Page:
The scammers ask for money up front to get started. Then, instead of making money, the thieves just take the money that was paid up front. Scammers may also ask for personal information by saying it’s needed for transferring or depositing funds. This gives them access to a person’s cryptocurrency.

 

Fake celebrity endorsements are used in another type of investment scam. Scammers put real photos on fake accounts, ads, or articles to make it look like a famous person is promoting a big financial gain from an investment. The sources for these claims seem to be real because they use well-known company names like ABC or CBS and have websites and logos that look professional. However, the endorsement is bogus.

 

 

 

 

 




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2. Axie Infinity Scams: $615 Million was Stolen

 

 

Would you notice if $615 million was stolen from you? Sky Mavis, the developer of the most popular cryptocurrency game, Axie Infinity, did not.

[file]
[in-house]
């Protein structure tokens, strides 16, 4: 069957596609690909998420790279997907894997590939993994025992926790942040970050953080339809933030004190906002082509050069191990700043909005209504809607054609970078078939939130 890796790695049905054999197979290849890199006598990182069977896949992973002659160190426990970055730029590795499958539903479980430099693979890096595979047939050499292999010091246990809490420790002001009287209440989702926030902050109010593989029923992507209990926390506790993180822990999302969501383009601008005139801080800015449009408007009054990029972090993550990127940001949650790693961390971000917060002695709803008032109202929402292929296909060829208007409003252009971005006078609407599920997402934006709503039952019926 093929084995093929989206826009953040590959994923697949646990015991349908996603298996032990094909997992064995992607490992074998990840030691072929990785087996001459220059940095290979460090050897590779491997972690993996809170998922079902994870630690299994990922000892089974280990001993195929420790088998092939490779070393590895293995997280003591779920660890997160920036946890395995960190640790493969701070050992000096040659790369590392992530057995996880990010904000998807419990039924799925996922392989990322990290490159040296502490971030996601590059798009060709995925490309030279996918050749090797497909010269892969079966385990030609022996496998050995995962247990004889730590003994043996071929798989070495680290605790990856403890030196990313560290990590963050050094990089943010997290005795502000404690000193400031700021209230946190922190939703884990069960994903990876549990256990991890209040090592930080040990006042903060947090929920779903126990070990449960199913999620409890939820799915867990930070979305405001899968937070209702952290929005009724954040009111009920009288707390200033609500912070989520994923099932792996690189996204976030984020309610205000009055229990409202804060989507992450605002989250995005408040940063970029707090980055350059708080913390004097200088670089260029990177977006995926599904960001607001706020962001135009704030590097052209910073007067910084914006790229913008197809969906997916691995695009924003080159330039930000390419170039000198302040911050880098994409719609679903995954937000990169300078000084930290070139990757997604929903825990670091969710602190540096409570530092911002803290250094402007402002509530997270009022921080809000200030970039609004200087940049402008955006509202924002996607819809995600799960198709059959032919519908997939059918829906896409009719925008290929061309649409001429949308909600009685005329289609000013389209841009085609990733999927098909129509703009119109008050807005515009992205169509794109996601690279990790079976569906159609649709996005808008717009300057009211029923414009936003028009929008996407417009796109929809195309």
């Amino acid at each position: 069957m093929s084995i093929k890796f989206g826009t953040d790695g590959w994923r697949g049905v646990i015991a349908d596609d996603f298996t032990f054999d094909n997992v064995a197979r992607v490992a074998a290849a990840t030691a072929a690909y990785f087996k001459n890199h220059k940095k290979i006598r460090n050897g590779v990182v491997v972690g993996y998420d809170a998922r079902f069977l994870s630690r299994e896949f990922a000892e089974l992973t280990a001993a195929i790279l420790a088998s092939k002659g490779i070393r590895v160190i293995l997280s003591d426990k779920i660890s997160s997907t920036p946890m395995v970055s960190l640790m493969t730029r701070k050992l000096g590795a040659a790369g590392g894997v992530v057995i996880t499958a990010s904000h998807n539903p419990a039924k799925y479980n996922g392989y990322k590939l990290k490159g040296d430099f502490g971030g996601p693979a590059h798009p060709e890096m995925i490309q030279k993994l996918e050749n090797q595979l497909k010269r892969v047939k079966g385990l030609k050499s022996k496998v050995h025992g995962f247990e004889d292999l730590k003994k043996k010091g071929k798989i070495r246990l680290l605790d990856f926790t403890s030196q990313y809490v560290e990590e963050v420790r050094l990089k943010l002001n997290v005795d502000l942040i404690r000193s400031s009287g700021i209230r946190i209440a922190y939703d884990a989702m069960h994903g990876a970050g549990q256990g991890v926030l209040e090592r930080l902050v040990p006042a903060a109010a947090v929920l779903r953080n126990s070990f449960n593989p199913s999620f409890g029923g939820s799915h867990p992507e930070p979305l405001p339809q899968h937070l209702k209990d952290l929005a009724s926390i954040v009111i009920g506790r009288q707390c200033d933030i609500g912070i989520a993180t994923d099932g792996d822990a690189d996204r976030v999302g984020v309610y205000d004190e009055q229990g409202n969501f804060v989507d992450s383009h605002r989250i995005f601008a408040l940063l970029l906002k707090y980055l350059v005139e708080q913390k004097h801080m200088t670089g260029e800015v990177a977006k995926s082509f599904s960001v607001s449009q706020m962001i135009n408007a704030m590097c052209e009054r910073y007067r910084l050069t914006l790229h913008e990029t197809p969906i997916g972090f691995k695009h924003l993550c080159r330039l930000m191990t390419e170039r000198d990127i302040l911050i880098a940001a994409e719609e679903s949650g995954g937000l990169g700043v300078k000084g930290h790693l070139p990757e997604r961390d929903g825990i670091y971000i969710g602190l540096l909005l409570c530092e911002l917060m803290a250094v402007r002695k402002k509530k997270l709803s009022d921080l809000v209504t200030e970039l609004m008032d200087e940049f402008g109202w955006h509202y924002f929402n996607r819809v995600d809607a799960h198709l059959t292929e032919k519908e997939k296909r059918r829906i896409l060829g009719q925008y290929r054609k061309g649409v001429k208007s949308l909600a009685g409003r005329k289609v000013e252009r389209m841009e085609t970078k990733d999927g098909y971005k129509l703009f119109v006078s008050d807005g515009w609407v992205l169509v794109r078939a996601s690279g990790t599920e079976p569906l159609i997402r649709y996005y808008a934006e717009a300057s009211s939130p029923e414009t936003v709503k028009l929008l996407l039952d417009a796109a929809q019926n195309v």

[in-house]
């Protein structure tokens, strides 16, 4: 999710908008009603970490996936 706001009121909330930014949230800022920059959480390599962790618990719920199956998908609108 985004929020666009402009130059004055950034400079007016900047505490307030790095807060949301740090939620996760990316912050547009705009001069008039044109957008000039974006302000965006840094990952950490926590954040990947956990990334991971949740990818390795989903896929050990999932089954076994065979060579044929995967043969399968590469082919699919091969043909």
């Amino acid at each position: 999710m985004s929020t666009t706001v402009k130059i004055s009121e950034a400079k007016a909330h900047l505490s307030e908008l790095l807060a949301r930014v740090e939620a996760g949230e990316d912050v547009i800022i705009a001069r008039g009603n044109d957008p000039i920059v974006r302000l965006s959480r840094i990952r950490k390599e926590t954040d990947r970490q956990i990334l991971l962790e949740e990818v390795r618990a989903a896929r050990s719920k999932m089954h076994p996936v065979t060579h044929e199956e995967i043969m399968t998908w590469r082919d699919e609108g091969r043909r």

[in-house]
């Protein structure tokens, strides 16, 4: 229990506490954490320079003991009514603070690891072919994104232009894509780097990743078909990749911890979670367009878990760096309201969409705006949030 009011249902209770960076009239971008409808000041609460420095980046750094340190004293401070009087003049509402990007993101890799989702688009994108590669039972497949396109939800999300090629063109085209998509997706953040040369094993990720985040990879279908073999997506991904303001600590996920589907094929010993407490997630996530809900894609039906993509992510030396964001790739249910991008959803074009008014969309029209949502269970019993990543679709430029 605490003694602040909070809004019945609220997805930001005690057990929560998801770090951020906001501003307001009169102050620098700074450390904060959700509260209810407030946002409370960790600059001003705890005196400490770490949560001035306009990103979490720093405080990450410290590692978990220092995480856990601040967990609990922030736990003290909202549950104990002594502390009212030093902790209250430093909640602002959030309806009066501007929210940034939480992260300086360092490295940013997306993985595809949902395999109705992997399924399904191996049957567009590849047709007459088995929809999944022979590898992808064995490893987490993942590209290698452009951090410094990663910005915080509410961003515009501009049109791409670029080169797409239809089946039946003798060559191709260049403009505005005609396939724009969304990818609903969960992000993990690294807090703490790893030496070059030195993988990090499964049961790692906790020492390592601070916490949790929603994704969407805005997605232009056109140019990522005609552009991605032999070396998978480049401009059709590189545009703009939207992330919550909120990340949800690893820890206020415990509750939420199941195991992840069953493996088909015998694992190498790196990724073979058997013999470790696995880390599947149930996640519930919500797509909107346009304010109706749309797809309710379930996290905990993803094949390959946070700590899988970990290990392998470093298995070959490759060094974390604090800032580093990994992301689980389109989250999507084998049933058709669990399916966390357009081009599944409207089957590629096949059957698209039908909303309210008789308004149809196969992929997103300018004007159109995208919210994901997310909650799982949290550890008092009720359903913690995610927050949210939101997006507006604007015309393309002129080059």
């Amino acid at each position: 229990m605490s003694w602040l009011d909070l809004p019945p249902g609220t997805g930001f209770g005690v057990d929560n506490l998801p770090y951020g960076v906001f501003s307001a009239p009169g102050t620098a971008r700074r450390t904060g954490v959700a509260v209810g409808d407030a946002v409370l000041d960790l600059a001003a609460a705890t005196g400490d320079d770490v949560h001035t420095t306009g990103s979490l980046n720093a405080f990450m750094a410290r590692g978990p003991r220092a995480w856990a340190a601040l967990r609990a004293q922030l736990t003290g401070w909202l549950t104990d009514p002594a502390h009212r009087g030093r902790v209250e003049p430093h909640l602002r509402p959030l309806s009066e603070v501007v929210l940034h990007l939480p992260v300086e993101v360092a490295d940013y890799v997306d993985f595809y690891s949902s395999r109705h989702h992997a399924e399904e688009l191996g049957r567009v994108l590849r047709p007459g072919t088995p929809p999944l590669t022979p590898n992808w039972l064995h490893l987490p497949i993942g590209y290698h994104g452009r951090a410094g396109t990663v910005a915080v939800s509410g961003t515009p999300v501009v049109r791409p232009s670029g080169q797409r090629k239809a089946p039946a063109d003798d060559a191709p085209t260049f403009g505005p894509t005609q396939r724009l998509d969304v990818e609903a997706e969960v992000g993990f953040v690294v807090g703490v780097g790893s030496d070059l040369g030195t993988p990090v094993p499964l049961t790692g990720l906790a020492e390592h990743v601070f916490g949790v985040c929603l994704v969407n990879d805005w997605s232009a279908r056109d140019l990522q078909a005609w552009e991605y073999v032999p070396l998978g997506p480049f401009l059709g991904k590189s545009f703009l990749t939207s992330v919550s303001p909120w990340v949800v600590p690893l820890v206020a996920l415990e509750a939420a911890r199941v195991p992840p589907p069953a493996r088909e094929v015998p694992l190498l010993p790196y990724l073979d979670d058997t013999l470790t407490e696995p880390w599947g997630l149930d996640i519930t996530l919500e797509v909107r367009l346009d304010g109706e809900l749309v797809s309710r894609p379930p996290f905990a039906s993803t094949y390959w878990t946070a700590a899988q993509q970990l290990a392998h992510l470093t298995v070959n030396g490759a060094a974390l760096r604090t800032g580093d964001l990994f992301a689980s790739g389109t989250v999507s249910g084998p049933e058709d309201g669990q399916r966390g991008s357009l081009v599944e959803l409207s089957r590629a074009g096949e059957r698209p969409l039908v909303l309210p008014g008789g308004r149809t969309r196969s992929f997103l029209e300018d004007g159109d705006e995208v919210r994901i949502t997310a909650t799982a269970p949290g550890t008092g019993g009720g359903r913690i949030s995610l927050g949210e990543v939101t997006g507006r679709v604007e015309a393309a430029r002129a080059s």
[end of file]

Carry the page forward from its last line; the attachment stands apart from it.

In March, hackers identified a vulnerability in the Ronin blockchain, the Ethereum-based sidechain on which Axie Infinity operates. In addition, the vulnerability was a result of a reported temporary adjustment that Sky Mavis implemented in December that decreased security protocols. A few months later, the hackers were able to take advantage of the circumstance because the situation had not been reversed.

 

How did Sky Mavis find that hundreds of millions of dollars were missing? A user attempted to withdraw funds but was unable to since there was no longer sufficient liquidity.

 

Axie Infinity is a play-to-earn cryptocurrency game that needs gamers to acquire pricey NFTs before to playing. After acquiring these NFTs, players can earn fiat currency in the form of cryptocurrency by playing the game. Due to the high cost of entrance, however, users who cannot afford the NFTs frequently become entangled in exploitative “scholarships” that force them to divide the profits with other users who give out these expensive NFTs.

 

However, in nations such as the Philippines, play-to-earn games like as Axie Infinity have become popular because users can earn the equivalent of their country’s average salary. Unfortunately, these consumers discovered that their earnings were inaccessible owing to the attack.